When I first began exploring music for my next recital I realized I wanted to do something different than what is expected of a normal oboe recital. In college most musicians are taught to play academic recitals that are made up of standard repertoire for the instrument they play and have at least one 20th/21st century work on their program. Preferably "the way" is to start with the earliest composed piece and finish with the most difficult..... or something to that degree. However, audiences are not usually made up of college professors and peers! So what does a general audience made up of all sorts of people expect from a recital? Simple. To be moved. To enjoy what they hear. To have it make sense and hopefully to come away from a recital (or any concert) inspired.
With that thought in mind I know that many people have difficulty understanding art music (also known as classical music). This deeply saddens me because this kind of music is so much more satisfying than what the general population listens to. How much we miss...... Gustav Mahler is known for saying "A symphony must be like the world. It must contain everything." And his symphonies usually do! :)
Where I disagree with some musicians is the idea that "music is life." You've heard the quote right? I have often wondered if this way of thinking has helped to create a gap between those who love art music and those who do not. Additionally some musicians clearly do not have a life and even those who have achieved their dreams can still find themselves unhappy. In my humble opinion music is not life itself but rather expresses it. Once I understood this, music became even more important to me than ever. Consequently I became a better musician because I put my life experiences, ideas, and emotions into the music I play. In turn I now cherish life much more. This shift in my thinking brought forth the idea to create a program that would share my thoughts and inspirations for the music I love to play. My hope is that those who have a difficult time understanding art music will find that it can enhance and is applicable to their own lives.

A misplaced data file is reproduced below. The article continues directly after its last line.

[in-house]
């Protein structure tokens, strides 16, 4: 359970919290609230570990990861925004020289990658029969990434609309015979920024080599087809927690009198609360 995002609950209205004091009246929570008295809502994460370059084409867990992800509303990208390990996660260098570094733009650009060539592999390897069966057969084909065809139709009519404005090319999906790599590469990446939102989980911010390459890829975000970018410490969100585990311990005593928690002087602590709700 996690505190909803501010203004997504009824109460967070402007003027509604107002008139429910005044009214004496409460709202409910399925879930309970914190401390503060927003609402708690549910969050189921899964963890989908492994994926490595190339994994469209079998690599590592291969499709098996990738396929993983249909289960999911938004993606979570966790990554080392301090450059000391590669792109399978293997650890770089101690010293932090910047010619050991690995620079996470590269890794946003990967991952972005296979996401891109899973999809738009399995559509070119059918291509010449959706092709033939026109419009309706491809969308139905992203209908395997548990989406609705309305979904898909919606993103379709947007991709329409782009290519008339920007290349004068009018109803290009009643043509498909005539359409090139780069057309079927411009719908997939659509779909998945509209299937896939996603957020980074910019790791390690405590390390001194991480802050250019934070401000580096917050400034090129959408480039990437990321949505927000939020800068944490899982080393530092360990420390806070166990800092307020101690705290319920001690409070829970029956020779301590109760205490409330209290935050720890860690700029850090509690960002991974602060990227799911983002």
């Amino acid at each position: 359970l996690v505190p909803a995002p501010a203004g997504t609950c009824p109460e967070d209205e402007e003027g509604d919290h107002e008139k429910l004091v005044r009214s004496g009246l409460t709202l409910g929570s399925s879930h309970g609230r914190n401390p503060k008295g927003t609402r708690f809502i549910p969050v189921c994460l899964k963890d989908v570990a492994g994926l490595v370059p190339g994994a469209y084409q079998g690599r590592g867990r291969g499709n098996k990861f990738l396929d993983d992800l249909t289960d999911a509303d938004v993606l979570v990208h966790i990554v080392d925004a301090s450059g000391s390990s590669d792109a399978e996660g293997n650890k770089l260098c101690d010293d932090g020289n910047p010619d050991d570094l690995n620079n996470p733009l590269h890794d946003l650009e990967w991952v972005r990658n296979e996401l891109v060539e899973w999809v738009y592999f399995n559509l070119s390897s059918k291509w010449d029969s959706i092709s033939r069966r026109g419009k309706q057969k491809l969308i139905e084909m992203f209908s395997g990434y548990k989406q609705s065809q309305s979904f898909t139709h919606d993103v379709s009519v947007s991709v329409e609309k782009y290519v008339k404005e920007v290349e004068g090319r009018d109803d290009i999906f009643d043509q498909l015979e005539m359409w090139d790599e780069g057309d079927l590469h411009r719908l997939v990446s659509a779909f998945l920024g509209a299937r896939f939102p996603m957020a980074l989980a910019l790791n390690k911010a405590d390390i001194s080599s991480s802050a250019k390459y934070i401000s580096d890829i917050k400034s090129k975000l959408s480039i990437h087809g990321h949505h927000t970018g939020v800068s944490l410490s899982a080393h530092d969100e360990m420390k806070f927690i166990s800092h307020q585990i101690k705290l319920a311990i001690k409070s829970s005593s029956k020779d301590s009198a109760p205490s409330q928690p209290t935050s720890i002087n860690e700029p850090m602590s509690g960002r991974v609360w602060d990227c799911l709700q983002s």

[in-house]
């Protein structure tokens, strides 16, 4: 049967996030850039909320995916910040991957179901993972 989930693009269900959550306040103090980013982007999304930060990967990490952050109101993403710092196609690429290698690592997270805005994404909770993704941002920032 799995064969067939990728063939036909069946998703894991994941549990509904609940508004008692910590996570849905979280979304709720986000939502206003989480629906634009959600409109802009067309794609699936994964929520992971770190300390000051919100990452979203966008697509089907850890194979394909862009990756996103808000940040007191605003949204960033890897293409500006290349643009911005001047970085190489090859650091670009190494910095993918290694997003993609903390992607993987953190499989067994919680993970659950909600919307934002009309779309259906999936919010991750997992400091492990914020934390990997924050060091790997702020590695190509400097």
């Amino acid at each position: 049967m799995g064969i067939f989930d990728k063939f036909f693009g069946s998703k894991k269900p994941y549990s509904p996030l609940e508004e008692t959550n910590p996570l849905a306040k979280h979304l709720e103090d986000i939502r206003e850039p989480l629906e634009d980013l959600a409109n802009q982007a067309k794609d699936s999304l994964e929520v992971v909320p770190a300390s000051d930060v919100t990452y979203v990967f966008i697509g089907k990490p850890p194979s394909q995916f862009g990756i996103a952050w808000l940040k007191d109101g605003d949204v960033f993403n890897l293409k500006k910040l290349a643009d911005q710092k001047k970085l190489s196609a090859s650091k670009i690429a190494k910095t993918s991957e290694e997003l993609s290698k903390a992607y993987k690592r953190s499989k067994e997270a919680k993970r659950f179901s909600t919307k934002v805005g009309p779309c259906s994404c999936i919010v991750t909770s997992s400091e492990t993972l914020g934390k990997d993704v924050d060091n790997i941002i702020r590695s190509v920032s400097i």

My upcoming recital "Sanctuaries; come back to who you are" stems from my thoughts on my previous post! (See below).
So what is a sanctuary? I suspect the first thing a person thinks of is a church sanctuary; something sacred or a place of holiness. As I began to explore and contemplate this subject I discovered more; places of safety and beauty. It can be as simple as spending a quiet evening with a good book and a glass of wine to as serious as a refugee camp. Or it can be a person instead of a place; a close friend, family member or lover. It can be God Himself, the sanctuary for mankind. But as I thought more about it I realized it's not so much what a sanctuary is but rather what it does for us. So why do we need a sanctuary? Is it really that important?? I think so. Even in my everyday life I experience stress, worry and fear. Reading the news itself makes me feel a sense of despair and hopelessness. There is tragedy, suffering and discouragement everywhere! A sanctuary is so important. Not to necessarily escape but to be refreshed, renewed and to bring back wonder into our lives. But in spite of all that, a sanctuary is necessary for something much deeper; we discover who we are meant to be. We come back to who we are.